After the United States Women’s National Team lost to the Swedish soccer team in the Rio Olympics, American goalie Hope Solo made international news by calling the Swedish team “cowards.” She has since been banned from the Women’s Team for six months as a result.

This incident gave me a reason to write about one of Sweden’s most storied leaders: Gustavus Adolphus, who certainly was no coward. Adolphus led Sweden for much of the Thirty Year’s War, which was a massive war between Europe’s Protestants and Catholics that involved almost every country in the continent. It is also known for its outcome, the Treaty of Westphalia, which set the stage for secular nation-states in Europe down the road.   

At the start of the 17th century, most countries did not have standing, professionalized armies. Most battles would be fought with mercenaries or soldiers that were drafted right before wars were fought. Gustavus Adolphus was one of the first strategists to change that, while also being one of the first to cross-train his troops. This is not the same as CrossFit. It is where all of his troops were able to have at least moderate skills in the practices of the others in the army. Pikemen would be able to serve as musketeers, and vice versa. This allowed for his army to have far more cohesion than those of his contemporaries. Cross-training is still widely practiced,  helping to create well-rounded soldiers, and special forces are almost all well versed in it.

All of Adolphus’s innovations would be put to the test when he entered the Thirty Years’ War on the side of the Protestants. At the time of his entry, the Habsburg Empire was well on its way to conquering Germany, but Adolphus’s entry shifted the tide of the war against the Catholics.

Adolphus’s first major battle was against the Holy Roman Empire at The Battle of Breitenfeld in 1631, which he won decisively in no small part thanks to the cross-training that his troops had undergone.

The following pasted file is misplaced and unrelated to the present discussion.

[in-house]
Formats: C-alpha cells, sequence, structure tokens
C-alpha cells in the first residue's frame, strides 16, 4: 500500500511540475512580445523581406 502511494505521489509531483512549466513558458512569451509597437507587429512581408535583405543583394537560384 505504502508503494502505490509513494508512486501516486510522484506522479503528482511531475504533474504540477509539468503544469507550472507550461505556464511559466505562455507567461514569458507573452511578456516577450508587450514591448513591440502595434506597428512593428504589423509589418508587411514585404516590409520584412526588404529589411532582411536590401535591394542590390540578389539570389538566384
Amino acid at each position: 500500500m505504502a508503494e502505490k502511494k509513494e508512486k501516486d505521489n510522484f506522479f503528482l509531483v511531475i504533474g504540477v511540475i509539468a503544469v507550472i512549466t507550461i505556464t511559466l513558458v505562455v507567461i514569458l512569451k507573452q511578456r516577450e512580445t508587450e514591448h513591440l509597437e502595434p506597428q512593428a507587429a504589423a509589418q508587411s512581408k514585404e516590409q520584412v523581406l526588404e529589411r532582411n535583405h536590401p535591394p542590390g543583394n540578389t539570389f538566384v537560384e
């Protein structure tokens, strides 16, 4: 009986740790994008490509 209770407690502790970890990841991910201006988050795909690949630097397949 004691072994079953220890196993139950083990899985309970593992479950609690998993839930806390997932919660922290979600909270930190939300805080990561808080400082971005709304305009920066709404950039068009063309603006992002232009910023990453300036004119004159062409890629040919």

A triumphant Gustavus Adolphus at the Battle of Breitenfeld. Image via Wikipedia.
A triumphant Gustavus Adolphus at the Battle of Breitenfeld. Image via Wikipedia.

The battle opened with both sides exchanging artillery fire, and the Swedes started off with the upper hand, far outpacing the army of the Count of Tilly in volleys launched. The Catholic cavalry mostly relied on the caracole maneuver, which was where they would ride to the Swedish line, fire two pistols, and then retreat to reload. This was mostly ineffective against the Swedish military, and their cavalry ultimately chased the Habsburg cavalry 15 miles from the battlefield. While this was happening, Tilly’s infantry advanced on the Swedish line, and routed their Saxon troops. This left the left flank of the Swedish army vulnerable, but Adolphus was able to quickly regroup his troops to plug in the gaps, and his troops captured the Habsburg artillery, which they trained against Tilly’s army. Adolphus’s cross-training was critical here, because his soldiers were able to use the Habsburg artillery against the Habsburgs with ease.

Tilly’s army was ultimately unable to withstand being attacked from multiple sides and utterly broke. Tilly was wounded and was killed later in the war, and about 6,000 of his troops joined Adolphus’s army, further bolstering its strength.

Adolphus utterly destroyed the Catholic army, forcing it to rebuild, and managed to leave the battlefield with more troops than when he arrived, due to the prisoners he captured. He also attracted new allies to the Protestant cause, which took a huge hit after Adolphus was killed during the Battle of Lützen about a year later.

The Battle of Lützen, Gustavus Adolphus's final stand. Image via Wikipedia.
The Battle of Lützen, Gustavus Adolphus’s final stand. Image via Wikipedia.

Although the Thirty Years’ War raged on for over a decade after Adolphus’s death, the innovations that he brought to the battlefield cemented his impact on warfare for decades to come.

To this day, Sweden commemorates Adolphus’s legacy each November 6th, which is Gustavus Adolphus Day. The band Sabaton also has a song, The Lion of the North, dedicated to him. Maybe Hope Solo will spend November 6th in Sweden, learning about one of the great figures in its history.

For more on political video games, hatred at the Olympics, Greece’s Brexit over 2,000 year ago, America’s first Donald Trump, and more, check out the rest of my Profiles in History here!

Advertisements